Systems: Windows 9x, Windows 2000 Windows XP, Vista, Win 7, Win 8, Win 10.
Game features:Single game mode
Rightly or wrongly hoodies have something of a bad rep, the wearers of the much-maligned garments being widely blamed for the majority of society's ills.
Thanks to Vivendi's forthcoming Prototype, that reputation is set to get a lot worse, as the baggy top sported by antihero Alex Mercer hides a lot more than the acne-ridden visage of a callow youth lurking outside an off-licence, spitting needlessly. While the craze of happy slapping has thrown up some appalling acts of immoral behaviour, we've yet to sec a clip where 15 people are sliced in half with a flick of the wrist. Yep, it's going to take more than an ASBO to stop Mercer, as he wages a one-man war across the streets of New York, taking on the full might of the military, along with hordes of bloodthirsty disease-ridden zombies.
Why? Who knows? Mercer doesn't even know himself, joining the (very) long list of amnesiac characters that start out with a mind blanker than a chegue, and gradually piece their past together over the course of the game. However, not for Alex the tried-and-tested method of asking around and seeing if anyone has heard anything. Instead, he joes straight to the source, by consuming people and absorbing their minds to create a composite of his restored memory. He doesn't eat them, but it's a pretty unpleasant process all the same, involving sticking his arm in their chest and turning them inside out.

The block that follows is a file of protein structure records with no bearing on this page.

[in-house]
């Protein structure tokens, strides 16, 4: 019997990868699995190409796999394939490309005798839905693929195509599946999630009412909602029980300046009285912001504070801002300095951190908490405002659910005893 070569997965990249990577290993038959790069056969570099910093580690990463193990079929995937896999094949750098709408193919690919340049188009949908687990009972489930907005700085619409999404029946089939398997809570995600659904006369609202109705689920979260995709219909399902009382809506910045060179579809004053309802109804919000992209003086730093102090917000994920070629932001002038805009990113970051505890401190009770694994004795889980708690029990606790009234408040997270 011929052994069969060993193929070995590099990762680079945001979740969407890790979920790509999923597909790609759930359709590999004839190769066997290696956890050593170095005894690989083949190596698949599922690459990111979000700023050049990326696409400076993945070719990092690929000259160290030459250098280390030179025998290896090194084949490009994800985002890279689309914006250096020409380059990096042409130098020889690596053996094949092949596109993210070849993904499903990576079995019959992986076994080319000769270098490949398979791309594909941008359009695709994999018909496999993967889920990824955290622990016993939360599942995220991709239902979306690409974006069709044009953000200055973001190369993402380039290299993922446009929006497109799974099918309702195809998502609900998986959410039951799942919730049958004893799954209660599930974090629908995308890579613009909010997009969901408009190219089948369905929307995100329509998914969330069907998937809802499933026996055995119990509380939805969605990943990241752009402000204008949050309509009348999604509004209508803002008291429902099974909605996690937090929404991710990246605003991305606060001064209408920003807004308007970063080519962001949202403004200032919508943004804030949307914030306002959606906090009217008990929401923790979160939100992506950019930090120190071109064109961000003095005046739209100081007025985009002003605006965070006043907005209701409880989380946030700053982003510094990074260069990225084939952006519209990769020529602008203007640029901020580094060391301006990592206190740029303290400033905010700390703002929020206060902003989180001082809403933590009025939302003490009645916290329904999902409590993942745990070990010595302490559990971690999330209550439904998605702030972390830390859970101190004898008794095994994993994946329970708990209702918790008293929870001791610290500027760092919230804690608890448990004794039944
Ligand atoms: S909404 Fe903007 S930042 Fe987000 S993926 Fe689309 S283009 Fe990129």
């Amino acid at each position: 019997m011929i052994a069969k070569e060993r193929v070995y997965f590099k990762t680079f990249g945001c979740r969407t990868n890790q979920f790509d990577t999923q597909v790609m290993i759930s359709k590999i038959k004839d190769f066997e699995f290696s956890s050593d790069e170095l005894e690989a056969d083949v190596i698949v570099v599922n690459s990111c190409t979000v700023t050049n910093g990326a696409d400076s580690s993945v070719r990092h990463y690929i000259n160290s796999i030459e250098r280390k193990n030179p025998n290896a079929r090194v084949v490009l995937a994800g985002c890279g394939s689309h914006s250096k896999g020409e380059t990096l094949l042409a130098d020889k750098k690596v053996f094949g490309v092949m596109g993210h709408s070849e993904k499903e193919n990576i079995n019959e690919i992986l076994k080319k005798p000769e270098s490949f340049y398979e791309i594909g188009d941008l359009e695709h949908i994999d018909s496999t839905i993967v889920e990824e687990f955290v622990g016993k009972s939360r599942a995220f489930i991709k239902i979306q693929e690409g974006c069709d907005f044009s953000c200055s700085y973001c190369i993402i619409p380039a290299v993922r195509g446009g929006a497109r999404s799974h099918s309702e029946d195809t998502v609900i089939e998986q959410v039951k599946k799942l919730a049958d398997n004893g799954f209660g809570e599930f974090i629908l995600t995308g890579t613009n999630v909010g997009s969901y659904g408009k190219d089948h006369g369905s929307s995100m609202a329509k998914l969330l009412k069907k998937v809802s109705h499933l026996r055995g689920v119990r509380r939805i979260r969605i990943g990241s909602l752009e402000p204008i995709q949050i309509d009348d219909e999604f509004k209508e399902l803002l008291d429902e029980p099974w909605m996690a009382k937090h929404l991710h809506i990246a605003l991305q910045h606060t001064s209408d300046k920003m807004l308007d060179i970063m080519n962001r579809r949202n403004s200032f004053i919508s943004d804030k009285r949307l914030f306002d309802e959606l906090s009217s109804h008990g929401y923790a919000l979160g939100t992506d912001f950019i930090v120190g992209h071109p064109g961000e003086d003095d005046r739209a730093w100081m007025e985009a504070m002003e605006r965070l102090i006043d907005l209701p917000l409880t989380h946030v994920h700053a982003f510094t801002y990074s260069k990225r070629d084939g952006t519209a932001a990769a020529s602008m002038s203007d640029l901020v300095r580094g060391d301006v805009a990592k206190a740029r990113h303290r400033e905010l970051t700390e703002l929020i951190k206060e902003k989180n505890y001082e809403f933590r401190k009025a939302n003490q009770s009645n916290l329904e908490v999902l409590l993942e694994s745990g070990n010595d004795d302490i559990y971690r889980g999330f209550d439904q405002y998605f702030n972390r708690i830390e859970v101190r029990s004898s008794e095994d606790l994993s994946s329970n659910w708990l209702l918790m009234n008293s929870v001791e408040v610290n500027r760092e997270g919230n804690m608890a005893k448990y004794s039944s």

As well as downloading their memories, Alex can also shapeshift into any person he consumes, thus putting into practice the first half of developer Radical Entertainment's so-called 'Deceive or Destroy' gameplay.
The 'Deceive' mechanic is not a new idea, and indeed older readers may recall PC cover game, Messiah, wherein a cherub called Bob climbed into the arses of his intended victims and possessed them. More innocent times perhaps, as today's equivalent involves a hoodiewearing killing machine, twisted innards and a gallon of blood. This is an effective trick all the same, letting Mercer gain entry to areas that would be inaccessible in sportswear, such as military bases.
These are dotted around the city, not simply as somewhere to sneak into, but as a pre-emptive measure against the thousands of feral zombies wandering the streets of Manhattan. As is probably apparent, something is rotten in the Big Apple, which has been struck down by a terrifying phenomenon, the scale of which has not been seen since the days of disco. The situation is so dangerous that the military has cordoned off parts of the city into Infected Zones.